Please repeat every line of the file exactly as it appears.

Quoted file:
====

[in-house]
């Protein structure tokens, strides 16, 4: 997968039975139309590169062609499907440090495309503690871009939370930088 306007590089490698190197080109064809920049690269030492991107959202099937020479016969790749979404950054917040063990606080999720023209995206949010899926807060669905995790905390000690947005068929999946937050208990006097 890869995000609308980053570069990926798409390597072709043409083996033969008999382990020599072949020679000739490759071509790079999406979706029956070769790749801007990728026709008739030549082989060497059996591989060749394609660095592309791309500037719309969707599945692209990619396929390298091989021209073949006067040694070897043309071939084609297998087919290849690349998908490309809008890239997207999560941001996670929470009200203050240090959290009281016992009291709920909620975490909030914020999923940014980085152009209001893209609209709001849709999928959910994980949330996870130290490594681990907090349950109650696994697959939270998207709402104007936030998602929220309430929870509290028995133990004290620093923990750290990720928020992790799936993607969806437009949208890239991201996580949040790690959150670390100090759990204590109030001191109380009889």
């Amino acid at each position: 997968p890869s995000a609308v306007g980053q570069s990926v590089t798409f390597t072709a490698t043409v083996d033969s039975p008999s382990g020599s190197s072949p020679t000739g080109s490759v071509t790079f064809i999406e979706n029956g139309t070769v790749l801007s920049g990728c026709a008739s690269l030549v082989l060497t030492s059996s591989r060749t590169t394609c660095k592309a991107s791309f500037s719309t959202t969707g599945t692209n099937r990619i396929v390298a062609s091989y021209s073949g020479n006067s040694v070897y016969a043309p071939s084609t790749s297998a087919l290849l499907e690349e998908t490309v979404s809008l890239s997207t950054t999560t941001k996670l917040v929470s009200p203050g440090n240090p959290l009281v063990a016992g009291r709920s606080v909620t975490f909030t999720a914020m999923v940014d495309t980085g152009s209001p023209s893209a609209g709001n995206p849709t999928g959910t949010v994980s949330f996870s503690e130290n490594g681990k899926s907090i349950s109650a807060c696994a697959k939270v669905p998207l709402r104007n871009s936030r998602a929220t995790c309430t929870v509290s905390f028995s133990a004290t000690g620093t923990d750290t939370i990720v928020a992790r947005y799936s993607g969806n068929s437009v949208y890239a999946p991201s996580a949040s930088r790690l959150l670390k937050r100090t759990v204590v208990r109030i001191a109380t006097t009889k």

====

[in-house]
């Protein structure tokens, strides 16, 4: 997968039975139309590169062609499907440090495309503690871009939370930088 306007590089490698190197080109064809920049690269030492991107959202099937020479016969790749979404950054917040063990606080999720023209995206949010899926807060669905995790905390000690947005068929999946937050208990006097 890869995000609308980053570069990926798409390597072709043409083996033969008999382990020599072949020679000739490759071509790079999406979706029956070769790749801007990728026709008739030549082989060497059996591989060749394609660095592309791309500037719309969707599945692209990619396929390298091989021209073949006067040694070897043309071939084609297998087919290849690349998908490309809008890239997207999560941001996670929470009200203050240090959290009281016992009291709920909620975490909030914020999923940014980085152009209001893209609209709001849709999928959910994980949330996870130290490594681990907090349950109650696994697959939270998207709402104007936030998602929220309430929870509290028995133990004290620093923990750290990720928020992790799936993607969806437009949208890239991201996580949040790690959150670390100090759990204590109030001191109380009889």
């Amino acid at each position: 997968p890869s995000a609308v306007g980053q570069s990926v590089t798409f390597t072709a490698t043409v083996d033969s039975p008999s382990g020599s190197s072949p020679t000739g080109s490759v071509t790079f064809i999406e979706n029956g139309t070769v790749l801007s920049g990728c026709a008739s690269l030549v082989l060497t030492s059996s591989r060749t590169t394609c660095k592309a991107s791309f500037s719309t959202t969707g599945t692209n099937r990619i396929v390298a062609s091989y021209s073949g020479n006067s040694v070897y016969a043309p071939s084609t790749s297998a087919l290849l499907e690349e998908t490309v979404s809008l890239s997207t950054t999560t941001k996670l917040v929470s009200p203050g440090n240090p959290l009281v063990a016992g009291r709920s606080v909620t975490f909030t999720a914020m999923v940014d495309t980085g152009s209001p023209s893209a609209g709001n995206p849709t999928g959910t949010v994980s949330f996870s503690e130290n490594g681990k899926s907090i349950s109650a807060c696994a697959k939270v669905p998207l709402r104007n871009s936030r998602a929220t995790c309430t929870v509290s905390f028995s133990a004290t000690g620093t923990d750290t939370i990720v928020a992790r947005y799936s993607g969806n068929s437009v949208y890239a999946p991201s996580a949040s930088r790690l959150l670390k937050r100090t759990v204590v208990r109030i001191a109380t006097t009889k």